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If you didn’t catch it, last Thursday during Xi JinPing’s brief speech to the country, he declared the opening of a new stock exchange in Beijing. The new stock exchange joins Shanghai and Shenzhen as the 3rd stock exchange in China. This time the Chinese government has announced plans to focus on SMEs (small and medium enterprises) with the new exchange. This news comes days before Beijing announced its plans to lower taxes nation-wide for newly established companies (including foreign owned enterprises) by the end of 2022.
Beijing Stock Exchange Opening
On September 3rd, just one day after its announcement, the Beijing Stock Exchange completed registration with an injected registered capital of one billion Chinese Yuan ($155 million). The 100% shareholder of the new Beijing Stock Exchange is the National Equities Exchange and Quotations (NEEQ). The NEEQ is Beijing’s Municipal Administration for Market Regulation.
On Sunday, the Beijing Stock Exchange published the rules for the procedures of listing, trading and membership on the official NEEQ website. The stock exchange rules will not limit price changes on the first day of trading, however trading will be frozen for ten minutes whenever prices rise over 30% or drop 60% or more. Daily trading movements will be restricted to 30% after the first day of trading.
At the end of 2020, the NEEQ counted a total of 8,187 companies listed with 94% being SMEs, a combined market cap of 2.65 trillion yuan ($410 billion) according to the NEEQ website. These companies are set to receive unprecedented investments once trading goes live on the Beijing Stock Exchange.
Crackdowns on Big Tech
This news comes one month after the Chinese government’s massive big tech and education crackdown. In the last few months, large Chinese tech companies starting with Alibaba and later Didi and 10 other ride hailing services were subjected to sanctions in the form of billion dollar fines and delisting from app stores. At the same time tutoring platforms and tutoring businesses were also shut down.
While crackdowns and changes to education in China is a recurring subject, the crackdown on large tech companies has been seen by many as an attempt by the Chinese government to keep control over the data of it’s ever-growing tech firms with the core of the penalties citing “unfair trade practices” and operating against anti-monopoly laws.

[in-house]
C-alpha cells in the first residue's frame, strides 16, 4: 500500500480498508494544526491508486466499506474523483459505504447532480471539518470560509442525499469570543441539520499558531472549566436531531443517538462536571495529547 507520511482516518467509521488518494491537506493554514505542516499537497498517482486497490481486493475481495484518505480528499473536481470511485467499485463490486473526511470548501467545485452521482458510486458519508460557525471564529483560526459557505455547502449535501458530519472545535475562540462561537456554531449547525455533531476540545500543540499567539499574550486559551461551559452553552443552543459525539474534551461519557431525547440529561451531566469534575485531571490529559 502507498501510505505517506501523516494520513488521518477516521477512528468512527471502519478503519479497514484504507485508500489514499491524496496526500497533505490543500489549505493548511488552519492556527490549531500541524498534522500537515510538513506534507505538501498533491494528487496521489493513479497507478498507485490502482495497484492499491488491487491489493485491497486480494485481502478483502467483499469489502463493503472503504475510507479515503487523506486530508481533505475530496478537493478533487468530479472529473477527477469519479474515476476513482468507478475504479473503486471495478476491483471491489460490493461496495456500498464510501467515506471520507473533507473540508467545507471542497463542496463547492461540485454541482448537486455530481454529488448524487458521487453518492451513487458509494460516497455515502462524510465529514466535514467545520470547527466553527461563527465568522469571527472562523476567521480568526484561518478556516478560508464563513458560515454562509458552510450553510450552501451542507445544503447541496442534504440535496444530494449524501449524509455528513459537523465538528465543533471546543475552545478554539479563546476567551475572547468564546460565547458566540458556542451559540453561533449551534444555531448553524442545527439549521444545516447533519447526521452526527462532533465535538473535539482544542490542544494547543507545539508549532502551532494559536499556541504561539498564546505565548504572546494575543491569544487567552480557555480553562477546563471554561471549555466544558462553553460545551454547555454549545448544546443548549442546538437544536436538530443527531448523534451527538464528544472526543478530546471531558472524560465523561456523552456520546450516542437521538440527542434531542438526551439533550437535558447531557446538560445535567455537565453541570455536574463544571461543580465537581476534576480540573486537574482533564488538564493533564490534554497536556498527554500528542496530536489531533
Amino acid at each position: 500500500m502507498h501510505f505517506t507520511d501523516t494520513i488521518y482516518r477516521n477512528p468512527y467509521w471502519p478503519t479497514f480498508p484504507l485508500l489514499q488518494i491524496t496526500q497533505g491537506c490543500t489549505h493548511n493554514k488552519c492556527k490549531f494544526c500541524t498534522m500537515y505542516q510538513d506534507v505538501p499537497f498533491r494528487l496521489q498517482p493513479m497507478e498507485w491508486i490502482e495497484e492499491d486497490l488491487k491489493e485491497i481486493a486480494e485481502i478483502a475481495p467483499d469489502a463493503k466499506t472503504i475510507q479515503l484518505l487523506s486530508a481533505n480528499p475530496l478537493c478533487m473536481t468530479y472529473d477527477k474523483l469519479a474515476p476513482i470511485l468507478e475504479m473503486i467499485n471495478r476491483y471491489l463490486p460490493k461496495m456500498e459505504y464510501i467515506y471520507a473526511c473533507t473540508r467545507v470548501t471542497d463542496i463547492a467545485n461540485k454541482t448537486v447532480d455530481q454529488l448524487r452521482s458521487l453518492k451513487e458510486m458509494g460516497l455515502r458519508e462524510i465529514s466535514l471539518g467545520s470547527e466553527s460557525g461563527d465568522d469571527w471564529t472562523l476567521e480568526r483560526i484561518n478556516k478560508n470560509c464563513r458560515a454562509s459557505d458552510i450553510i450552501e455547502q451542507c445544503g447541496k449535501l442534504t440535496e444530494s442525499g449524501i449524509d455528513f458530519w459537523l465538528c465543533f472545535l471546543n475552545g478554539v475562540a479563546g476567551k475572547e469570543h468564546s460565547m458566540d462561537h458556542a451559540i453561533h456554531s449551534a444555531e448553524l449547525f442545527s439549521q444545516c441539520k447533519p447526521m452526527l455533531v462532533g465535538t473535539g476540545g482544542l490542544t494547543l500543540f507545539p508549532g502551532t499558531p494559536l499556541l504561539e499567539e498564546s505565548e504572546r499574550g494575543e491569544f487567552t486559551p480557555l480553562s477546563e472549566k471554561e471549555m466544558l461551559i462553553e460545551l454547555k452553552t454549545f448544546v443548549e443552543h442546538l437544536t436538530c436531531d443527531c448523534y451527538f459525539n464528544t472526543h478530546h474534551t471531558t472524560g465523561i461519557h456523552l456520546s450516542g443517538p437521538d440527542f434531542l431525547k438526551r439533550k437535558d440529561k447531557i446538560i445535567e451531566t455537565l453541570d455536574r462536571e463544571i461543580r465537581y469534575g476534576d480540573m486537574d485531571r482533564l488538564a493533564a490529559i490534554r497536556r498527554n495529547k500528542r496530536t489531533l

It’s an unlikely coincidence that both Ant Financial and Didi both got the CPC backhand as they were doing international IPOs, opening their businesses to the world and potentially becoming liabilities to the Chinese government due to different data laws across nations. In an interview with CNBC, Derrick Scissors from the American Institute stated that while companies like Alibaba are too big to fail in China, they are also too big to succeed.
It’s hard, in the context of this story, to not think about the stark difference between US and Chinese politics. In the US, under relatively strong capitalism, you inevitably have the largest players monopolize or oligopolize markets and stretch their influence to politicians. Whereas in China, government interference seemingly prevents companies from becoming too big to do these things because the government influences the companies and not the other way around.
This is where the Beijing stock exchange enters. A stock exchange the Chinese government say will support SMEs as opposed to large companies. A possible step to lessen the dominance of large players by enabling smaller players access to public capital? There’s still a lot about this new exchange that we don’t know. After all, the news is extremely recent, and very little has been said by the Chinese government about the Beijing stock exchange. However, recent developments do draw some conclusions as to what Beijing might have in mind